Metropolitan Knoxville rose to 92nd on the Milken Institute’s 2010 list of the best-performing cities in America, up 27 spots from 119th last year.
The regional economy regained some momentum with a slight improvement in job growth — a 0.59 percent increase from April 2009 to April 2010 — and a better-than-average performance in wages and salaries growth.
That’s a mighty slender increase in job growth, but it’s a better showing than most other metro economies.
Tennessee’s tax-friendly reputation makes it one of the best states for retirees looking to reduce their tax burden, according to a report by Kiplinger.com.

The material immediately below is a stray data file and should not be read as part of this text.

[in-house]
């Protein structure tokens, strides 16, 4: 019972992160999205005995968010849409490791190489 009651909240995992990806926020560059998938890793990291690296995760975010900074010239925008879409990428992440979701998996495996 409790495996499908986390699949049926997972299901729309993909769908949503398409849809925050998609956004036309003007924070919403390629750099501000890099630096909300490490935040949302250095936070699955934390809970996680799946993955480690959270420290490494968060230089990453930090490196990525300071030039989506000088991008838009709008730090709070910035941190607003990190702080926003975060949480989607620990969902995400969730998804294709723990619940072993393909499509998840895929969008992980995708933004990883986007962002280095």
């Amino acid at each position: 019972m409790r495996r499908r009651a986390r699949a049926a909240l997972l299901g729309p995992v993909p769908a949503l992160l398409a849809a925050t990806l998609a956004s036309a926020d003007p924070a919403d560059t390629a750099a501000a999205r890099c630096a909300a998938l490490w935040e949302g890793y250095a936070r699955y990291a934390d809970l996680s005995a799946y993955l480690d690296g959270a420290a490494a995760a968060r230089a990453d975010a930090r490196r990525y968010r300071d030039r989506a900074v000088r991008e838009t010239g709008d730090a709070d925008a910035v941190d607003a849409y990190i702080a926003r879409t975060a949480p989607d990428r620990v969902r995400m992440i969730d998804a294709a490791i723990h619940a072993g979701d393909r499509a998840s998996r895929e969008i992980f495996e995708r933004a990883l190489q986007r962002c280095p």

“The Volunteer State is a very tax-friendly state. Tennessee has no broad-based income tax, so salaries, wages, Social Security benefits, IRA distributions and pension income are not taxed. But the state does levy a 6 percent tax on stock dividends and interest income from bonds and other investments,” the report says.